Some elements of winemaking are widely recognisable. Everyone knows what pruning and harvest look like, photos abound. But once the grapes have been pressed in the winery and the young wine stored to mature, what happens next? When is it transferred to bottle? How do we know the optimum moment for release? Here we reveal the less public part of the winemaker's art.
"Once we start bottling, we don't stop for six weeks," says Gusbourne Winemaker Harry Pickering. "It's a really intense period. And even though the harvest seems a fair time ago, we're still working with the elements as we transfer the final blends from tank to bottle." That's because the ambient temperature in the winery during bottling is yet another of the many factors that influence the end result. At Gusbourne we begin the process between May and July when warmer weather encourages the second fermentation in bottle of our sparkling wines.
The story's different for our still wines, which require less intervention than sparkling. "They sit happily in 225-litre French oak barriques," explains Harry, "or their twice as large cousins called puncheons. We won't start bottling our still Chardonnay and Pinot Noir until at least the second December after harvest. That gives them time to develop their flavours, sitting in all that lovely rich French oak. When they're ready to bottle, we simply filter them to exclude any microbes and extend their life."
For all sparkling wines, it's the second fermentation of the still wine that adds the fizz. Having typically spent at least nine months in tank or barrel (meaning until the June following harvest), the wine is introduced to bottle along with the liqueur de tirage, a mixture of sugar, wine and yeast. At Gusbourne the strain of yeast we use is the one preferred in Champagne too. It's this liqueur de tirage that initiates the second fermentation that creates the CO2 which, once dissolved in the wine, turns to bubbles in the pressurised environment of the heavy glass bottle. What keeps it under pressure? No corks yet but crown caps, like those on a bottle of beer.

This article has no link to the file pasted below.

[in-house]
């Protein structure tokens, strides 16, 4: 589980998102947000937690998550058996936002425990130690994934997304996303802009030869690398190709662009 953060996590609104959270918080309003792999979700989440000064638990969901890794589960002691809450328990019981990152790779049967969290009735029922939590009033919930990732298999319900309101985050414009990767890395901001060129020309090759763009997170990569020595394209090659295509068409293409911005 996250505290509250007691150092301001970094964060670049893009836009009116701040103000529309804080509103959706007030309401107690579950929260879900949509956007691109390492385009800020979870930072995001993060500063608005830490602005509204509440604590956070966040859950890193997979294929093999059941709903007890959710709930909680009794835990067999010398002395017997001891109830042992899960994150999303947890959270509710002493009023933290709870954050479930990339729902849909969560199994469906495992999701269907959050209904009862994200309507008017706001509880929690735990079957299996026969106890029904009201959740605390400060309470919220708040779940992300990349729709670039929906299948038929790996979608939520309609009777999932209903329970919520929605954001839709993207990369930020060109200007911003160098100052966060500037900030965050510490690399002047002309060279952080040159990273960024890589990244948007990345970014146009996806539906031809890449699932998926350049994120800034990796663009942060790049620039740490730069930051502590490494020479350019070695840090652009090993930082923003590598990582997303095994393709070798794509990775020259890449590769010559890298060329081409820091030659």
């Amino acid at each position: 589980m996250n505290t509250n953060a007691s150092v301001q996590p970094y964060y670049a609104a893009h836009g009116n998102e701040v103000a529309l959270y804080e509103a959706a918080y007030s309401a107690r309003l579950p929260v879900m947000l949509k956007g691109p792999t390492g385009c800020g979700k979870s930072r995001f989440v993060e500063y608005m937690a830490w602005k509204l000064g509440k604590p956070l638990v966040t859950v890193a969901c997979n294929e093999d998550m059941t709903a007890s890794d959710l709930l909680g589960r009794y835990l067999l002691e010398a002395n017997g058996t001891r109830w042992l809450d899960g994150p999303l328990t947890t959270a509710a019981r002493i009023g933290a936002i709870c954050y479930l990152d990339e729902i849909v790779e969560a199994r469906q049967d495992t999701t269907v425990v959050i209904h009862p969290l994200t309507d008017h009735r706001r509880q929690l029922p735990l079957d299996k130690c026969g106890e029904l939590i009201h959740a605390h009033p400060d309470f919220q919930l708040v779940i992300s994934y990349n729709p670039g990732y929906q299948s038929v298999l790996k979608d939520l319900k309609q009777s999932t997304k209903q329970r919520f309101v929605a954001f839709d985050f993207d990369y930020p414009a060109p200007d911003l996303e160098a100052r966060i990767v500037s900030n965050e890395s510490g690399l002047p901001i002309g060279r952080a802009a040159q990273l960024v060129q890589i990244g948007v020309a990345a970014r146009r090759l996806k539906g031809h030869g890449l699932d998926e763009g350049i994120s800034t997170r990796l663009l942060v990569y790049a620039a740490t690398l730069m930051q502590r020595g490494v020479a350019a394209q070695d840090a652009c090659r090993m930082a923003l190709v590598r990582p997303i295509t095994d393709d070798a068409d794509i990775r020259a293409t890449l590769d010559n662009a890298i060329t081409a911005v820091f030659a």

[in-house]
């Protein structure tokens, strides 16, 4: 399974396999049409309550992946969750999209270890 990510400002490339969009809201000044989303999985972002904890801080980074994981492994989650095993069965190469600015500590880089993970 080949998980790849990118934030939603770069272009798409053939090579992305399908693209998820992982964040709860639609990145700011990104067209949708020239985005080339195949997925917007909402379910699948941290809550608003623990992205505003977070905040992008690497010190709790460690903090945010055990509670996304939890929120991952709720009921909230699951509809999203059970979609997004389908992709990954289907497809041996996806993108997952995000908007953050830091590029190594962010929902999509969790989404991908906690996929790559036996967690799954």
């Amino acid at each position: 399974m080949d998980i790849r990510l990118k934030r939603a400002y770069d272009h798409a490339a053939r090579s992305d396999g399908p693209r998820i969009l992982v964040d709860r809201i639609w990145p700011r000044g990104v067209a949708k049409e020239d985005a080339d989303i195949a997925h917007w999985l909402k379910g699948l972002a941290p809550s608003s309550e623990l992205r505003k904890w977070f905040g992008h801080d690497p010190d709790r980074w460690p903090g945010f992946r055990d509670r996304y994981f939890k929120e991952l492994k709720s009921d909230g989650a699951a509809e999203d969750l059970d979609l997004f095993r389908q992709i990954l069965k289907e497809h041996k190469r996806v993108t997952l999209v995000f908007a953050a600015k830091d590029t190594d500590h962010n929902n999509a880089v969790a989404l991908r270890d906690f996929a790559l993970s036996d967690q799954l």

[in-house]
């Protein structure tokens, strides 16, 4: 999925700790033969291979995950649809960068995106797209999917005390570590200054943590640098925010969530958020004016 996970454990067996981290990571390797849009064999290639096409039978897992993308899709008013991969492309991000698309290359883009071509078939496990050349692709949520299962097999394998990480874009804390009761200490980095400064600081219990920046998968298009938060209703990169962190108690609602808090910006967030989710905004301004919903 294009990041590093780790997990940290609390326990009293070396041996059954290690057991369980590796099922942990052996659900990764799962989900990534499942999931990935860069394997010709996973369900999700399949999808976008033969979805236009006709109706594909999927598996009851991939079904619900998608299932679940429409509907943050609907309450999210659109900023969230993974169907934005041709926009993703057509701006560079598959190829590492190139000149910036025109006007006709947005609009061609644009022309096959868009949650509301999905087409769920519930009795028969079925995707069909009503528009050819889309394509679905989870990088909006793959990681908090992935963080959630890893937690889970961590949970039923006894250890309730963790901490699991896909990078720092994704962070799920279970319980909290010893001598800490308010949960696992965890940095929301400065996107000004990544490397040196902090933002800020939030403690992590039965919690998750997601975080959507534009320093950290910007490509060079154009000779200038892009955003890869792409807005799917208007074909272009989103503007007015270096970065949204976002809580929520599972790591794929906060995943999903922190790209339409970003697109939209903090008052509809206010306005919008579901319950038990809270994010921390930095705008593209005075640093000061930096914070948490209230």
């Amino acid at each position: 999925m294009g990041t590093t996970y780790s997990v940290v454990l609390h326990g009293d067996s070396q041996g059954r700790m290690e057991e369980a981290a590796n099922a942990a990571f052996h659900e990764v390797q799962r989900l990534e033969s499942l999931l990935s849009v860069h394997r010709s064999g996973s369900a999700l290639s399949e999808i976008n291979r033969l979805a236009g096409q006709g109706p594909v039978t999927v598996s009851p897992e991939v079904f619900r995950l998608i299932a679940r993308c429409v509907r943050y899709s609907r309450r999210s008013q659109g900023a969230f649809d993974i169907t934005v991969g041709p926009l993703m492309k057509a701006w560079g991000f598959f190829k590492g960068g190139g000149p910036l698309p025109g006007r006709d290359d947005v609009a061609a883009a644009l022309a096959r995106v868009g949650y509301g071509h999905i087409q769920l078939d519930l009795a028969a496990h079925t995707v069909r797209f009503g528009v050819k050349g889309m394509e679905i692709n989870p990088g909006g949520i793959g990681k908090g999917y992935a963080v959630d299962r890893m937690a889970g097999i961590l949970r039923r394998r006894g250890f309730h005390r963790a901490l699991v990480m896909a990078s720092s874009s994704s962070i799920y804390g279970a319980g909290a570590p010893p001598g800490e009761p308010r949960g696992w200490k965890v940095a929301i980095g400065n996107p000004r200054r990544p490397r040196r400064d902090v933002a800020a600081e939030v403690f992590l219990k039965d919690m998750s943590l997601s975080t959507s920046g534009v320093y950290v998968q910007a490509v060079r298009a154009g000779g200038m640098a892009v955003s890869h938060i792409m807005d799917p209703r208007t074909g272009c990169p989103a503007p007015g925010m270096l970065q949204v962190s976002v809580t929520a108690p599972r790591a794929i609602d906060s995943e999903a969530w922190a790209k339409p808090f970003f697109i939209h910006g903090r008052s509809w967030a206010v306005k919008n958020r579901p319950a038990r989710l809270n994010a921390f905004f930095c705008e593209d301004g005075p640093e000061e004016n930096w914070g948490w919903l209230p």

This then turns to quiet time. The wine is aged on its lees to further enhance the flavour profiles we want to create.
And so the bottles reach the final part of their journey to becoming award-winning sparkling wines. As part of the liqueur de tirage, we'd added a small quantity of bentonite, a natural clay that makes the sediment heavier for the purposes of riddling. Previously done by hand, riddling is largely mechanised today by the use of a gyropalette. This is a mechanised arm that slowly turns the bottles over a period of five days until inverted, with the sediment fully collected in the neck of the bottle.
On the disgorgement line, the neck of the bottle is dipped into a freezing solution that forms the collected sediment into a plug of ice and the pressure in the bottle then forces out the sediment plug when the crown cap is removed. A wine and sugar mixture called the dosage, or liqueur d’expedition, is then added to the wine before the cork is inserted, topped by a wire cage, or muselet, and foil.
The Human Touch
Riddling and disgorgement are done by machine these days, but a very special human touch occurs in the packing area at Gusbourne – each bottle of Gusbourne is checked to ensure all sediment has been removed and the wine is filled to the top before being polished by hand, packaged and sent to our customers. For us, that's just one reflection of the care we put into every stage along the way.
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